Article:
And of that fraction who have what it takes—the talent, the drive to get better and the willingness to sacrifice a traditional life to chase this dream—only a fraction of those people will get the precious few jobs that open every year.

When Joe Davis takes over for Vin Scully, he will become youngest play-by-play announcer, and one of just three born in the ’80s (Aaron Goldsmith in Seattle and Jason Benetti in Chicago are the others). Of the 30 major league franchises, each has a broadcast team that generally ranges between eight and 12 people, counting radio, TV and the Spanish broadcast (or French or Korean). These positions are staffed by men and women, ex-players and career broadcasters alike.

But it’s the play-by-play announcer we think of as “the voice of” a team. They’re the ones with the signature calls, the voices that keep us company driving home late at night or nodding off in front of the TV. And they’re voices that overwhelmingly represent one particular experience: the older, white, able-bodied male experience. The White Sox took a step forward when they replaced Hawk Harrelson with Benetti, whose more analytical style may be influenced by growing up in an era that was more sabermetric friendly; he has also written movingly about his experience as a person who lives with cerebral palsy. The more diverse voices that tell baseball’s story, the more people who will be able to see themselves in it. Unfortunately, the wheels turn slowly, and when the public hates to see a legend like Scully go, it likely gives teams even more pause when thinking of making a broadcasting change.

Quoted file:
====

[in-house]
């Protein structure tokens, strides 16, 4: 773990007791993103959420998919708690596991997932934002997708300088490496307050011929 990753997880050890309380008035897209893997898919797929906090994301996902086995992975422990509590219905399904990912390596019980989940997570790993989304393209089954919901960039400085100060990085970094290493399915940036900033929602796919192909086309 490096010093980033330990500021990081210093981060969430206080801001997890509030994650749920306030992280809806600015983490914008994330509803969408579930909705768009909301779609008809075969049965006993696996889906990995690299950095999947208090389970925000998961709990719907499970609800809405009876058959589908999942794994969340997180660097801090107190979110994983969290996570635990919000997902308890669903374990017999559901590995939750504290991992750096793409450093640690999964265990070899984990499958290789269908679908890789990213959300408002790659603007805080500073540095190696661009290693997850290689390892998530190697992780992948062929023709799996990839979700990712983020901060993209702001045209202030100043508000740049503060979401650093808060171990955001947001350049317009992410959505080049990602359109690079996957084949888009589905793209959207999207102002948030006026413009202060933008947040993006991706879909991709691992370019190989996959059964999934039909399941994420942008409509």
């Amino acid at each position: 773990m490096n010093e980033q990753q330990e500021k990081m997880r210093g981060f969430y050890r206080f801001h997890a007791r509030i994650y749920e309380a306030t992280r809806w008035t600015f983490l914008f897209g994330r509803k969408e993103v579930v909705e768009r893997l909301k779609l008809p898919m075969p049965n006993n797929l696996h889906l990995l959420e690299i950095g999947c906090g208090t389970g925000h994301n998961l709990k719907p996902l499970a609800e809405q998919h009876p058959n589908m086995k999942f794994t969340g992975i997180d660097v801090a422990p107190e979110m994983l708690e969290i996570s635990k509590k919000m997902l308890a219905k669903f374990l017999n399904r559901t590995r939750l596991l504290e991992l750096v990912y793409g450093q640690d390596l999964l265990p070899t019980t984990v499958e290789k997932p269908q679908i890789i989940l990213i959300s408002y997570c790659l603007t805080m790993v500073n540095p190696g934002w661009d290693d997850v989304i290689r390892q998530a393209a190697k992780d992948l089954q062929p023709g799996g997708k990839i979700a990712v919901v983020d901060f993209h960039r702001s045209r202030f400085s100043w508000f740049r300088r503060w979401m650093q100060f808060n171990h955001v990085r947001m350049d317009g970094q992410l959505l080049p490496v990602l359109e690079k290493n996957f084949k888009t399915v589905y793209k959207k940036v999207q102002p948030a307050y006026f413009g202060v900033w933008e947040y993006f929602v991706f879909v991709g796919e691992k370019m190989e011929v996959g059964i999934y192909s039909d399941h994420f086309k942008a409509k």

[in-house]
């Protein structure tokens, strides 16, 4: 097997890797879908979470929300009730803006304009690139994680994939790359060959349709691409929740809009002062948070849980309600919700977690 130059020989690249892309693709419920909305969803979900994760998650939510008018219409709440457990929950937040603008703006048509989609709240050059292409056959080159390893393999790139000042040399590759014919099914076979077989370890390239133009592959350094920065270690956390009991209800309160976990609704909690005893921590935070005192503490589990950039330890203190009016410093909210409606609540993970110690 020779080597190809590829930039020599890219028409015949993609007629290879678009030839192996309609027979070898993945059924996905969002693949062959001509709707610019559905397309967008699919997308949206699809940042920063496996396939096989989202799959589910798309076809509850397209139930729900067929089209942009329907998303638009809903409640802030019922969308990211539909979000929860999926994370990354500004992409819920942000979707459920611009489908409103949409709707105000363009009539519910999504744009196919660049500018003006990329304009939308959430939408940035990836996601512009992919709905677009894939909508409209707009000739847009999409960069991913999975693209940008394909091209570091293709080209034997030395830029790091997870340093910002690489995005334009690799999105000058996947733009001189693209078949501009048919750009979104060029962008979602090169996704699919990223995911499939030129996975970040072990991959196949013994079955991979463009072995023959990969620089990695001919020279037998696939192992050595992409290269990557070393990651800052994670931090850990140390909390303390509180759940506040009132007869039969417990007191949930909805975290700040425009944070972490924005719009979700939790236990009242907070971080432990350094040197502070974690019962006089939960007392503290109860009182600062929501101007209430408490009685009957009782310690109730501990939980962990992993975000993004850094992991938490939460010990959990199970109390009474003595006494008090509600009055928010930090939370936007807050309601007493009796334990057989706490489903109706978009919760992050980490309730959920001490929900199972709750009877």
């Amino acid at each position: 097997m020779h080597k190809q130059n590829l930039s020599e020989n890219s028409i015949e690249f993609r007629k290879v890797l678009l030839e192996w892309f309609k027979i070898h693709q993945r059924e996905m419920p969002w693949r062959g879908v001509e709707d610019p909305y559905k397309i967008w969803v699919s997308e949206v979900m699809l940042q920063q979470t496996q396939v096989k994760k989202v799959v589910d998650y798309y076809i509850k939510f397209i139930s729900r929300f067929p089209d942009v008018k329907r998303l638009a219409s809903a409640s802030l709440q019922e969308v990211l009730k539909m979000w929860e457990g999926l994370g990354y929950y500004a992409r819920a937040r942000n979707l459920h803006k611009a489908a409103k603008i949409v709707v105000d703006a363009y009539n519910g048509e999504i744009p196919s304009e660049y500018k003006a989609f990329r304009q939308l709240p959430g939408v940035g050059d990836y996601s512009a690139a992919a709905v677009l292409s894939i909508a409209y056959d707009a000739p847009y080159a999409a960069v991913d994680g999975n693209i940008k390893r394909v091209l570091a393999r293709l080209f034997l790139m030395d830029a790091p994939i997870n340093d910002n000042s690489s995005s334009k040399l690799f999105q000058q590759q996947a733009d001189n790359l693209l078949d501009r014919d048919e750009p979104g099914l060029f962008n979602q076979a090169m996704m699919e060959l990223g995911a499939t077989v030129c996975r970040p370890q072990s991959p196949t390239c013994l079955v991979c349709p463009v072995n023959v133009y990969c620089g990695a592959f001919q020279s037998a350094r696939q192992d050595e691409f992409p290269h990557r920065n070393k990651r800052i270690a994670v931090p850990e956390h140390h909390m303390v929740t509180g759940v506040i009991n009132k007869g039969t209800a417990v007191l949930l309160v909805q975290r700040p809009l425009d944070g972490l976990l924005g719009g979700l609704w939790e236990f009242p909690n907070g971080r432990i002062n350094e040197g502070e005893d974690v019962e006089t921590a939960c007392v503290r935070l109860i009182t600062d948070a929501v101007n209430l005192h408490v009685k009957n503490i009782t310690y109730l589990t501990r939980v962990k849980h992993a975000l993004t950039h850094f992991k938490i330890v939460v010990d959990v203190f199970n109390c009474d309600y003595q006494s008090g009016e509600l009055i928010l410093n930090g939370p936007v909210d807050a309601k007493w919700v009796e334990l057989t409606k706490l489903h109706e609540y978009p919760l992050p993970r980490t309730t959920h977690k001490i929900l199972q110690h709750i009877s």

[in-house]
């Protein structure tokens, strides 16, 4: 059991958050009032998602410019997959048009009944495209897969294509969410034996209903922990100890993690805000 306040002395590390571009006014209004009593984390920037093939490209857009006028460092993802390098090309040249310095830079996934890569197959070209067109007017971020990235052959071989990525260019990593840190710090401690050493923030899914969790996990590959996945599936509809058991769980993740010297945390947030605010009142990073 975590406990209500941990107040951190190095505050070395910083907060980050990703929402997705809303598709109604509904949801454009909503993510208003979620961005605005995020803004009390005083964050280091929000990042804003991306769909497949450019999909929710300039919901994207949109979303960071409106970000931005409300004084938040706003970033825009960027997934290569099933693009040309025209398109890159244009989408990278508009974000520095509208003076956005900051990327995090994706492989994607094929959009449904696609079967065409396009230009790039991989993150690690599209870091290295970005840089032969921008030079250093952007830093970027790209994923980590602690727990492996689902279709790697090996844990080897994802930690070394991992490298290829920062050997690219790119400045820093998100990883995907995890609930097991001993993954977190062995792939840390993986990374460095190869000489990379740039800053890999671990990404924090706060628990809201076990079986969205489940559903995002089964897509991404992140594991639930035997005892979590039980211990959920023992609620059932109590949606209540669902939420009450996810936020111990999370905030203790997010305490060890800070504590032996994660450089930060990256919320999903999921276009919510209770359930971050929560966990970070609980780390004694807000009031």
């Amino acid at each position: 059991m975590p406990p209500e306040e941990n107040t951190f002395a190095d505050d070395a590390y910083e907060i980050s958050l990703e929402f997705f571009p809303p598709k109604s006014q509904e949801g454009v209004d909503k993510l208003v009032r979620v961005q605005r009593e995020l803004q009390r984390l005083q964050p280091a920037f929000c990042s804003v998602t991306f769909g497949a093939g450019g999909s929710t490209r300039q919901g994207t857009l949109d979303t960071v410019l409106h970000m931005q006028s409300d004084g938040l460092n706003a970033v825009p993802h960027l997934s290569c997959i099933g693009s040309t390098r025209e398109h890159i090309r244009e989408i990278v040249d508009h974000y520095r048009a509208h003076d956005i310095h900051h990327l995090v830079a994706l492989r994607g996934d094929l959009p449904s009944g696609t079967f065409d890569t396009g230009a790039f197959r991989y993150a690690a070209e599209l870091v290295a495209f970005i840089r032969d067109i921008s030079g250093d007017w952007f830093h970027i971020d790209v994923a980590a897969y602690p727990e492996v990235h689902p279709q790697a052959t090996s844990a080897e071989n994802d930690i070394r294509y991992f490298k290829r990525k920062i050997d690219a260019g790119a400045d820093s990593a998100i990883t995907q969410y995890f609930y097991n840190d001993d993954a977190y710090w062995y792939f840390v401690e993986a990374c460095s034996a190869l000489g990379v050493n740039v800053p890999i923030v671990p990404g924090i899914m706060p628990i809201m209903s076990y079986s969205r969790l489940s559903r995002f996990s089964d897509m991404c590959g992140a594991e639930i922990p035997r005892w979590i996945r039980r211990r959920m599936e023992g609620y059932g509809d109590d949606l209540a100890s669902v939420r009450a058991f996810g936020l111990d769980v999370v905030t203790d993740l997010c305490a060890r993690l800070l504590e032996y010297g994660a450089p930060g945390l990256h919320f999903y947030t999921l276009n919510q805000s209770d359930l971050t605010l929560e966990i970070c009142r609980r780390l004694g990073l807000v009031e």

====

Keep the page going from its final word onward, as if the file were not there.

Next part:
In a sport that struggles to compete with basketball and football for the under-30 market share, it’s time for baseball to move past the notion of the broadcaster as a lifetime appointment. One newspaper article announcing Joe Davis invited fans to meet “your announcer for the next 67 years.” It’s understandable that fans want the comfort of a familiar voice on the airwaves. Life can be hard and change is scary, and it’s reassuring to turn on the radio or TV and feel immediately at home. But ultimately, this kind of thinking serves no one: not the sport, not the fans and certainly not the legions of young broadcasters toiling in obscurity across the country, desperate for a chance to add their voices to baseball’s story.

References & Resources